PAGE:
Cloud Management With Prolog

23rd March 2019


If you work on cloud infrastructure and tools then after a while the proliferation of tools and custom DSLs (domain specific languages) can start grating on you. My main gripe is that none of the DSLs were designed with programmability in mind so as the complexity of the problem increases so do the workarounds necessary to make it all work. I think I've seen enough jinja and erb templates that generate terraform files to last me a lifetime.

With the mini-rant out of the way I want to propose a better way. I propose we use Prolog as a general purpose infrastructure management tool because it is almost custom made for the kinds of problems that come up in that domain. I'm going to outline a process I'm currently using to clean up stale/dangling resources. The concrete example will be about security groups but the idea generalizes to other use cases.

Of course, none of this is actually new and @hakmem pointed out that using Prolog for system administration goes back a few decades. I'm proposing we take this idea to the cloud and start thinking how it can be used to manage global system state and policies.

Generating a Resource Graph

Systems by their nature are graph-like and the cloud is no exception. In the background there is a graph structure that links resources together, i.e. an EC2 instances uses a set of security groups, those security groups are linked to other security groups, the EC2 instance runs in a VPC, has associated IP addresses and potentially some load-balancers that route traffic to it, and so on and so forth. Explicitly spelling out these relationships gives us a graph so let's write some code to generate this graph as a set of facts in Prolog

require 'aws-sdk'

# Generates facts of the form "type(v, t)" where
# "v" is a value and "t" is a symbol, e.g. ec2_instance, security_group, etc.
def typed_value(value, typ, context)
  context << "type(\"#{value}\", #{typ})."

# Links two values together and corresponds to the edges
# in the resource graph. You can think of "link(X, Y)" as a directed
# edge between resources that are identified by "X" and "Y", i.e.
# X -> Y. I think of it as "X" uses "Y" but this interpretation is not always
# consistent so thinking of it as an undirected edge is also valid.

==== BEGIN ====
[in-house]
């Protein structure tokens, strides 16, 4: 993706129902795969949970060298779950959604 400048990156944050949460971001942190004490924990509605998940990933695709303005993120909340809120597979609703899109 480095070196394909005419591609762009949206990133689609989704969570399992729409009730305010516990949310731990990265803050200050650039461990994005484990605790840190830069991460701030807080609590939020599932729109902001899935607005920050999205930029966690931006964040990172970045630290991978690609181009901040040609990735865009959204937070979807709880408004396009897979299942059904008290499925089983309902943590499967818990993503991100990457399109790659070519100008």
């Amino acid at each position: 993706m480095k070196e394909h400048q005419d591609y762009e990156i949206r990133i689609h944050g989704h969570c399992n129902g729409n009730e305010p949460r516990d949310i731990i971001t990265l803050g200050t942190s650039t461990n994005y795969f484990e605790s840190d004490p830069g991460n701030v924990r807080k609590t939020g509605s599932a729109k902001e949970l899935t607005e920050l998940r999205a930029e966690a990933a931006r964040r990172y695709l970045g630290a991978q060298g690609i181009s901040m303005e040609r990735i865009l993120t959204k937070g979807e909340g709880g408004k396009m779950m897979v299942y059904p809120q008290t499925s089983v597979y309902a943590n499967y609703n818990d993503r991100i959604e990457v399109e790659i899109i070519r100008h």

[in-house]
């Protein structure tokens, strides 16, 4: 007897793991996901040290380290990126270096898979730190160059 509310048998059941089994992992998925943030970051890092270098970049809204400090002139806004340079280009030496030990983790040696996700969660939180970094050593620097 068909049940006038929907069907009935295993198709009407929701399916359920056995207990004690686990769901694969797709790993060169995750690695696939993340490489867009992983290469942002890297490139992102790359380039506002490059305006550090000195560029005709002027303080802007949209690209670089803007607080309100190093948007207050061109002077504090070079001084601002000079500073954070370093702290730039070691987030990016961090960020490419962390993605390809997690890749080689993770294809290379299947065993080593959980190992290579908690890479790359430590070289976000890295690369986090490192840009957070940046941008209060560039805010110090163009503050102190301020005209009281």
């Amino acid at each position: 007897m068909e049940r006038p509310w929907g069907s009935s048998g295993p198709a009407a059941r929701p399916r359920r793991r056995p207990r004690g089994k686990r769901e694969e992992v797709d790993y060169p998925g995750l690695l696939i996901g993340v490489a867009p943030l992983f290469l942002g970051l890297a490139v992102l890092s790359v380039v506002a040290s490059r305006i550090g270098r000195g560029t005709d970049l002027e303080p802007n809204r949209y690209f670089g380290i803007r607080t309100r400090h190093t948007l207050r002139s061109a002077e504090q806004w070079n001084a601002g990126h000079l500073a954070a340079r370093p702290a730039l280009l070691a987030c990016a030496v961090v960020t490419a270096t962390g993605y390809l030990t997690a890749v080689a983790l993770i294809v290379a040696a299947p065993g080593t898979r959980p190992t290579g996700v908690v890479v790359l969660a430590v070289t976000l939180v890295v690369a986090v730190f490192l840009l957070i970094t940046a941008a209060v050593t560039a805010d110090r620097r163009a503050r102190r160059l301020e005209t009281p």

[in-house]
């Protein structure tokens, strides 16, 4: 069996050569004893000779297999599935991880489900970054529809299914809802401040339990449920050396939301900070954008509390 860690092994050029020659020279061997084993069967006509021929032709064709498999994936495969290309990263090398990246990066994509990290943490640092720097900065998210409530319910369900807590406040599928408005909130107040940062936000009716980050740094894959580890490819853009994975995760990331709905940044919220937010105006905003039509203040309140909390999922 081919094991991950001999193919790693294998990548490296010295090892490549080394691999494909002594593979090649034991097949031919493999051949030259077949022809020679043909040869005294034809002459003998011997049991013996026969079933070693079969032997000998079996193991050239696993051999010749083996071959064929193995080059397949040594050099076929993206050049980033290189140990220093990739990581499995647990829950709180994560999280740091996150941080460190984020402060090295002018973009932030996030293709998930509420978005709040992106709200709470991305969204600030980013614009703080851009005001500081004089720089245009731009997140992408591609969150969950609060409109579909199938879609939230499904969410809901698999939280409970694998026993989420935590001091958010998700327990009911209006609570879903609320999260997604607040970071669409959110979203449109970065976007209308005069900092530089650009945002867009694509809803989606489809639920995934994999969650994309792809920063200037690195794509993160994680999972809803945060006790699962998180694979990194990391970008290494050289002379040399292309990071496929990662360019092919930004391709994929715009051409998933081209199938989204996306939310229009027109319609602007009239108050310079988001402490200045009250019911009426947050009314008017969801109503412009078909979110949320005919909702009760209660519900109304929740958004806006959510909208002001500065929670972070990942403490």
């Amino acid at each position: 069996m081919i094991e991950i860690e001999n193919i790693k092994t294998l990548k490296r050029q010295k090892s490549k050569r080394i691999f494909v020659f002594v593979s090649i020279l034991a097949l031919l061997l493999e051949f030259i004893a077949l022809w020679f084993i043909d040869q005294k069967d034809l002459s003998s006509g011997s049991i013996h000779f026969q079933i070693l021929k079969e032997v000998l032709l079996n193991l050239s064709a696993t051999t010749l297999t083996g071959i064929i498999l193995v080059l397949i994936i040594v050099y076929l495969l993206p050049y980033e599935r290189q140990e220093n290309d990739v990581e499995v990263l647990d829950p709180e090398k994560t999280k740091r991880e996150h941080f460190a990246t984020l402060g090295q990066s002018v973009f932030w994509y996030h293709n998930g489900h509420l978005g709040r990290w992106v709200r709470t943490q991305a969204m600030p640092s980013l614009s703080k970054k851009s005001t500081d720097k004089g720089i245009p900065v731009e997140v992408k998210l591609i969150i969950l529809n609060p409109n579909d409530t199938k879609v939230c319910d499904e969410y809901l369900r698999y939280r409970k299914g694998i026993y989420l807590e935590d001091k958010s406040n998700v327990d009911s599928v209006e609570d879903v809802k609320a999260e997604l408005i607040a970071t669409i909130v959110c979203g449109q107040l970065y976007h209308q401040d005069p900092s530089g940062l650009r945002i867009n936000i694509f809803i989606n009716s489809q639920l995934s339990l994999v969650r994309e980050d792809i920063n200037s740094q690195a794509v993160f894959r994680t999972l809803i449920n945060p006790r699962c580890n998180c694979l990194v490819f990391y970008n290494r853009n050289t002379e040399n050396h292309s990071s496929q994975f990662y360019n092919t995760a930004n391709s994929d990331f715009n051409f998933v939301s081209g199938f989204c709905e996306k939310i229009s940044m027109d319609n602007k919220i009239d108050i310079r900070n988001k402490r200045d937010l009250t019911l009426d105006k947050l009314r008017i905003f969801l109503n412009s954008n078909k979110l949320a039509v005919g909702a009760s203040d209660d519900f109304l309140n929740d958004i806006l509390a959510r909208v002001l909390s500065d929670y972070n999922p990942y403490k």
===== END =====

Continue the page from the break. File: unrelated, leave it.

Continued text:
def link(source, target, context)
  context << "link(\"#{source}\", \"#{target}\")."

# Grab all the security groups associated with this EC2 instance
# and generate the associated typed values and links between
# the security group and the EC2 instance.
def get_security_groups(instance_id, groups, context) 
  groups.each do |group|
    typed_value(group_id = group.group_id,
      'security_group', context)
    link(instance_id, group_id, context)

# We will keep all the Prolog facts we are generating
# here before writing to disk.
context = []
ec2 = 'us-west-2')

# Grab all the EC2 instances.
ec2.instances.each do |i|
  typed_value(instance_id =, 'ec2_instance', context)
  get_security_groups(instance_id,, context)

# Grab all the security groups.
sgs = 'us-west-2').describe_security_groups
sgs.security_groups.each do |security_group|
  typed_value(group_id = security_group.group_id,
    'security_group', context)
  typed_value(group_name = security_group.group_name,
    'sg_name', context)
  link(group_id, group_name, context)
  security_group.ip_permissions.each do |ip_permission|
    ip_permission.user_id_group_pairs.each do |group_pair|
      link(group_id, group_pair.group_id, context)

# Generate the Prolog file with all the facts.'', 'w') { |f| f.puts context.sort.uniq.join("\n") }

I recommend running the above to see what is generated and placed in It is basically a set of tuples that describes an attribute graph with nodes being linked to other nodes and their attributes. The nodes have a "type" associated with them like ec2_instance, security_group, sg_name, etc. Then the nodes are linked to each other and their attributes via link tuples and you should think of link(X, Y) as X uses Y but that's not the only consistent interpretation and it is also possible to think of link as an undirected edge in the resource graph.

Querying the Graph

Now that we have the graph we can query for properties we are interested in. My current use case is about cleaning up stale/dangling security groups. By "stale" I mean they're not used by any EC2 instance. This is a simple graph traversal problem and the implementation in Prolog is a few lines

% Base case: there is an EC2 instance using this security group
live_security_group(X, _) :-
  type(X, security_group),
  type(E, ec2_instance),
  link(E, X).
% Recursive case: There is another group Y that uses this group
% and Y is a live security group.
live_security_group(X, Seen) :-
  link(Y, X),
  dif(Y, X),
  \+member(Y, Seen),
  type(Y, security_group),
  live_security_group(Y, [X|Seen]).

If you have SWI-Prolog installed then you can load up these files and run the following query to get the set of "live" security groups

setof(X, live_security_group(X, []), L).

But we're really interested in the complement and there are a few ways to do that but the easiest is probably

setof(X, (type(X, security_group), \+live_security_group(X, [])), L).

Further Work

I'm not sure if this can be packaged as something re-usable but the idea is definitely re-usable and I plan to continue chipping away at this to see how far it can go before it breaks. I've gotten enough feedback from smart folks to know that it's not an insane idea. The next step will be setting up a GitHub repository so that the work can happen out in the open and anyone interested can contribute improvements and ideas.

$ ./ 6428f5771007cf005037d47c9aeac9bfcc8925f9  -